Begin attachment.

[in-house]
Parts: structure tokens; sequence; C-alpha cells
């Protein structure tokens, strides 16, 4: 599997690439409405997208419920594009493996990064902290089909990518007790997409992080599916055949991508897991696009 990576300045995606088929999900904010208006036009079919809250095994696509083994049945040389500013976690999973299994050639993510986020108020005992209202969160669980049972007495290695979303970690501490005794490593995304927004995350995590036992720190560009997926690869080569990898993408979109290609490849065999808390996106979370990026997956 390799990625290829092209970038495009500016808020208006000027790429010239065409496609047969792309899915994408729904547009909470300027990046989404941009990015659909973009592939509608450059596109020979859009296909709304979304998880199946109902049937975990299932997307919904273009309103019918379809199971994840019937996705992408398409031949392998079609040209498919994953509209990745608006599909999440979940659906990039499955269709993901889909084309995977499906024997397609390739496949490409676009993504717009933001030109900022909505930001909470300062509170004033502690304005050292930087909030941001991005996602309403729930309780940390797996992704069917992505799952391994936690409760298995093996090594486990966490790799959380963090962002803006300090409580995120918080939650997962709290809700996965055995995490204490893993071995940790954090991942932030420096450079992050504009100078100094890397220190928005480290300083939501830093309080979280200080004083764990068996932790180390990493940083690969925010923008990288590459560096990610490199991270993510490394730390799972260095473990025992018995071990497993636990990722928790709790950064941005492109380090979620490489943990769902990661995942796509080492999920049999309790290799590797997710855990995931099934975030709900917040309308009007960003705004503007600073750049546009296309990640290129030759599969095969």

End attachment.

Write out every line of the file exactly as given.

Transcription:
[in-house]
Parts: structure tokens; sequence; C-alpha cells
């Protein structure tokens, strides 16, 4: 599997690439409405997208419920594009493996990064902290089909990518007790997409992080599916055949991508897991696009 990576300045995606088929999900904010208006036009079919809250095994696509083994049945040389500013976690999973299994050639993510986020108020005992209202969160669980049972007495290695979303970690501490005794490593995304927004995350995590036992720190560009997926690869080569990898993408979109290609490849065999808390996106979370990026997956 390799990625290829092209970038495009500016808020208006000027790429010239065409496609047969792309899915994408729904547009909470300027990046989404941009990015659909973009592939509608450059596109020979859009296909709304979304998880199946109902049937975990299932997307919904273009309103019918379809199971994840019937996705992408398409031949392998079609040209498919994953509209990745608006599909999440979940659906990039499955269709993901889909084309995977499906024997397609390739496949490409676009993504717009933001030109900022909505930001909470300062509170004033502690304005050292930087909030941001991005996602309403729930309780940390797996992704069917992505799952391994936690409760298995093996090594486990966490790799959380963090962002803006300090409580995120918080939650997962709290809700996965055995995490204490893993071995940790954090991942932030420096450079992050504009100078100094890397220190928005480290300083939501830093309080979280200080004083764990068996932790180390990493940083690969925010923008990288590459560096990610490199991270993510490394730390799972260095473990025992018995071990497993636990990722928790709790950064941005492109380090979620490489943990769902990661995942796509080492999920049999309790290799590797997710855990995931099934975030709900917040309308009007960003705004503007600073750049546009296309990640290129030759599969095969």